We all expect our favorite rock stars to be not very nice people – in fact, we almost demand it. Usually the rocker in question is happy to oblige (for a striking example, read Crystal Zevon’s wonderful biography of her late ex-husband Warren Zevon).
What about our writers? As readers, what standards do we set for those authors with whom we forge a rather intimate bond through their novels? And, why do we care so much when these standards are not met? Sam Schulman explores this question in a fascinating essay found at incharacter.org.
“A great majority of us have done discreditable, even cruel things in our lives, even after we have ceased to be children. And the great majority of that majority find it in our hearts to forgive ourselves, and to think more about how we have been injured than the injuries we have made. But it seems to matter more when a writer or artist behaves badly. Why should it? If my dentist loves one of his daughters more than any of his other children, or a Boeing engineer is having an affair with her best friend’s husband, it is cruel. But their cruelties don’t impair the quality of my bridgework or disturb my tendency to sleep peacefully through take-offs and landings. Why does the bad character of a writer or artist matters so much more? And how does ‘mattering’ work?”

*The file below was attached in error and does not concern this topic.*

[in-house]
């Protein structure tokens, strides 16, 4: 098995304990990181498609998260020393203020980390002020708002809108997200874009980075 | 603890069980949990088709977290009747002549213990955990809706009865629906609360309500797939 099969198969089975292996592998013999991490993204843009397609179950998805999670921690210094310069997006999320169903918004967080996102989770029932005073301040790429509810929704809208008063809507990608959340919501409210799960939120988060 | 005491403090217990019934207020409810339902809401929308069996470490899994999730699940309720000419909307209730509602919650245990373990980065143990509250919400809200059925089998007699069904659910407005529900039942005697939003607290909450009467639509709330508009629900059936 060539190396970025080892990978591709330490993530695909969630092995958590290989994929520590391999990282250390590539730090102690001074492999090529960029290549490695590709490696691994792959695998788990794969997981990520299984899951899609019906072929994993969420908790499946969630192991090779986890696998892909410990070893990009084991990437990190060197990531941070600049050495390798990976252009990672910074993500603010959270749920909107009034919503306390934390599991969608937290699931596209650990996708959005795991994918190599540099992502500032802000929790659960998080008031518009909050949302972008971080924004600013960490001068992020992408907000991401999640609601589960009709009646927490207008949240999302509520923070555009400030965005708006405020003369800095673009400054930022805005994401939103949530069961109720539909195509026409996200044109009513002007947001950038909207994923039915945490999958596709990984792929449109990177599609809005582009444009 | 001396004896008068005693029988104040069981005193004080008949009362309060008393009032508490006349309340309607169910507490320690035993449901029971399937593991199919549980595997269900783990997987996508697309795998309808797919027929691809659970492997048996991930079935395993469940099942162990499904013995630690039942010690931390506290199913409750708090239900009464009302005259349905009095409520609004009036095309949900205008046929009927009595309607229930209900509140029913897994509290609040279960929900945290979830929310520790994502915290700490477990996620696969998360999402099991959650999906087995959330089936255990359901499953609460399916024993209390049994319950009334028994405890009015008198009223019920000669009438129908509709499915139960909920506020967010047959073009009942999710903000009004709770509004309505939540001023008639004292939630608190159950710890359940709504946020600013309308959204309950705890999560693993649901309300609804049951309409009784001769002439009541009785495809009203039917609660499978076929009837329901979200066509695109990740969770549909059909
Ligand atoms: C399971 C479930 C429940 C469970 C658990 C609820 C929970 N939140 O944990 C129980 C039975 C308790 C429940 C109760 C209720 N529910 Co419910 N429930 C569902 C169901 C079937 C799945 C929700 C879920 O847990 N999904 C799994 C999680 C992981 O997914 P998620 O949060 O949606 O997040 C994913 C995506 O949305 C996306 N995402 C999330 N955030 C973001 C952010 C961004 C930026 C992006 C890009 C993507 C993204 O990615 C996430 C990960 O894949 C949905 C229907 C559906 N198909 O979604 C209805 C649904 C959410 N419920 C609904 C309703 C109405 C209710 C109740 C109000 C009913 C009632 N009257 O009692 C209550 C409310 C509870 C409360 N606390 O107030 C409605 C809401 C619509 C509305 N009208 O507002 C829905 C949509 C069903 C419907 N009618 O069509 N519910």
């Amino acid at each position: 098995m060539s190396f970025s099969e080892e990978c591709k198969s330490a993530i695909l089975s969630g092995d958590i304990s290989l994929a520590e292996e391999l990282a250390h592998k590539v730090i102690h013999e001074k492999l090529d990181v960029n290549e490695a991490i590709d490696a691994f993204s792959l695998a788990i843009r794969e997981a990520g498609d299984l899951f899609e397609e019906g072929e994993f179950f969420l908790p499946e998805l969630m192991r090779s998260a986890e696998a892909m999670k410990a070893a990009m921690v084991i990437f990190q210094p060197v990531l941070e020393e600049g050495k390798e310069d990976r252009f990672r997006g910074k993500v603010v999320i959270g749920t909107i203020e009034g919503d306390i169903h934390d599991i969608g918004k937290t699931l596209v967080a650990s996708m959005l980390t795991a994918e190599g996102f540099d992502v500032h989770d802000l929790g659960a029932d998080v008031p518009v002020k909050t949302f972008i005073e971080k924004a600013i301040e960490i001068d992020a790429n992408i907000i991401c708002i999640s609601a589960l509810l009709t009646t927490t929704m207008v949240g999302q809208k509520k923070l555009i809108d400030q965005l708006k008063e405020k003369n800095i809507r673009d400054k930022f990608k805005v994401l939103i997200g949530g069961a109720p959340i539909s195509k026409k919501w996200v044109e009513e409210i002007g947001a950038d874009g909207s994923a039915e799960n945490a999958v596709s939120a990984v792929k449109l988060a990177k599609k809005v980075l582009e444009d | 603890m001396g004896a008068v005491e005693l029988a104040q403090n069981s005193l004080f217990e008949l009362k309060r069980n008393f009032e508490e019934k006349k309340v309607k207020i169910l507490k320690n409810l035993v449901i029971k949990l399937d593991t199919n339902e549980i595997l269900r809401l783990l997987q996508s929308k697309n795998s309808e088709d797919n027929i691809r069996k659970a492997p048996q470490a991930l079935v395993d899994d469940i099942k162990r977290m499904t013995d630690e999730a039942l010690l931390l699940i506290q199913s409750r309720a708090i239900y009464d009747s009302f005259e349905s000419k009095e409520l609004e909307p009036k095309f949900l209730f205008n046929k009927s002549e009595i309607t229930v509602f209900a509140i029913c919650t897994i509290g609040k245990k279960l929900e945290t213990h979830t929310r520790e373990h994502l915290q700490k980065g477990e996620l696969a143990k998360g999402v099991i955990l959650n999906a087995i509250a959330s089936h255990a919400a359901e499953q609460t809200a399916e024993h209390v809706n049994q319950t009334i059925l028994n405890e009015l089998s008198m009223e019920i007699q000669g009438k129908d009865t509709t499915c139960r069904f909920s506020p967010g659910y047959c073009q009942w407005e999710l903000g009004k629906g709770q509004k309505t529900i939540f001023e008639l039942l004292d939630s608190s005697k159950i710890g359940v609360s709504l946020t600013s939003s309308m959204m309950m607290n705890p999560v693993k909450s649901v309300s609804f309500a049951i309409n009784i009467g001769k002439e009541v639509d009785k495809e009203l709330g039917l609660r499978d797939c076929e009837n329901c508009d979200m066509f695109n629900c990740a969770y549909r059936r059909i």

Read the entire essay here.